“Start cutting back by cancelling subscriptions you rarely or no longer use and check to see if you have any overlapping services you can cut. Keep an eye on trial offers and set reminders to cancel before you’re charged or the pricing goes up. Always look over your bills each month with a critical eye to keep those recurring expenditures in check and cut down on costs where you can.”

Most Canadians (84%, +2) agree they will be more careful with how they spend their money with interest rates rising. Women are the most likely to agree they will be more careful with their spending.

As Canadians tighten their budgets, a quarter (25%, +4pts) say they’re better equipped to absorb an interest rate increase of one percentage point than they used to be, while fewer (17%, -7pts) say their ability to deal with this increase has worsened. When asked about their ability to absorb an interest rate increase of an extra $130, one in five (21%, +2) say it’s much better, while a quarter (27%, -6) say it’s much worse.

Yet while the majority of Canadians are more conscious of their spending, more than half (57%, -2) say they’re already beginning to feel the effects of interest rate increases. At the same time, one in five (22%, -1pt) say they don’t have a solid understanding of how interest rate increases impact their financial situation.

“Slightly more Canadians than last quarter believe they’re better prepared for an interest rate increase, but these individuals are still in the minority. Canadians can take steps to improve their financial standing in preparation for current and future interest rate hikes,” says Bazian. “That may include seeking out professional debt advice, making monthly budgeting a priority, and taking the time to understand how interest fluctuations will affect their monthly expenses and debt repayments.”

The proportion of Canadians who say they’re more concerned about their ability to pay their debts as interest rates rise has remained relatively stable since last quarter, at 55 percent (-1pt). Also remaining stable since last quarter, half (50%, unchanged) say they will be in financial trouble if interest rates go up much more. A third (36%, -3) say rising rates could drive them closer to Bankruptcy, showing only a modest improvement since last quarter.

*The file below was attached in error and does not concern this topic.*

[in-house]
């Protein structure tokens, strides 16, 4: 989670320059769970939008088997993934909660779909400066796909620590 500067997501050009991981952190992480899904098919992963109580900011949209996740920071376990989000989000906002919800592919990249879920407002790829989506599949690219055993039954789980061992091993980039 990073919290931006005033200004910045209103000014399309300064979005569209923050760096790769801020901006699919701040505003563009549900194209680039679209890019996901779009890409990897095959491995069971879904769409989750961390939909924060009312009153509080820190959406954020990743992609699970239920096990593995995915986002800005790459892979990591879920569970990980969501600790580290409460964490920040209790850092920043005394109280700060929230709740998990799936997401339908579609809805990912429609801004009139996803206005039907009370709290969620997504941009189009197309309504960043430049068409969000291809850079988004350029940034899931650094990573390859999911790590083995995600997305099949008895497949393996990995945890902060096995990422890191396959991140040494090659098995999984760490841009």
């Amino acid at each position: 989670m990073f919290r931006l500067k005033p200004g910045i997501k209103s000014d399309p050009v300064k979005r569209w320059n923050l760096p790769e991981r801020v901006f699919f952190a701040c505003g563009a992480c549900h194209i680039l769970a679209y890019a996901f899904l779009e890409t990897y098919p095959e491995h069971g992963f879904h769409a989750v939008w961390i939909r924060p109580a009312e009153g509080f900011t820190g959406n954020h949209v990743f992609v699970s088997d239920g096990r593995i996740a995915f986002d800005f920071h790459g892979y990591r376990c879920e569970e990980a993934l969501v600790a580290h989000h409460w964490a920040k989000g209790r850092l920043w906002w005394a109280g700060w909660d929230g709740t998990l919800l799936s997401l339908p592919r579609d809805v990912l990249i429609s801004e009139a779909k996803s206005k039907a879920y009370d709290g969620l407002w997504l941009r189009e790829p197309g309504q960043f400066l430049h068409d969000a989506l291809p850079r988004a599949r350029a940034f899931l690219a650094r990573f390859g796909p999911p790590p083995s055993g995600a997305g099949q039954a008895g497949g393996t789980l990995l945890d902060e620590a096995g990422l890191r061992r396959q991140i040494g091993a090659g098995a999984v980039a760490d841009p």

About MNP LTD

MNP LTD, a division of the national accounting firm MNP LLP, is the largest insolvency practice in Canada. For more than 50 years, our experienced team of Licensed Insolvency Trustees and advisors has been working with individuals to help them recover from times of financial distress and regain control of their finances. With more than 240 offices from coast to coast, MNP helps thousands of Canadians each year who are struggling with an overwhelming amount of debt. Visit MNPdebt.ca to contact a Licensed Insolvency Trustee or use our free Do it Yourself (DIY) debt assessment tools. For regular, bite-sized insights about debt and personal finances, subscribe to the MNP 3-Minute Debt Break Podcast.

About the Survey

The data was compiled by Ipsos on behalf of MNP LTD between September 6 and September 13, 2022. For this survey, a sample of 2,000 Canadians aged 18 years and over was interviewed. Weighting was then employed to balance demographics to ensure that the sample's composition reflects that of the adult population according to Census data and to provide results intended to approximate the sample universe. The precision of Ipsos online polls is measured using a credibility interval. In this case, the poll is accurate to within ±2.5 percentage points, 19 times out of 20, had all Canadian adults been polled. The credibility interval will be wider among subsets of the population. All sample surveys and polls may be subject to other sources of error, including, but not limited to, coverage error and measurement error.

Provincial data is available upon request.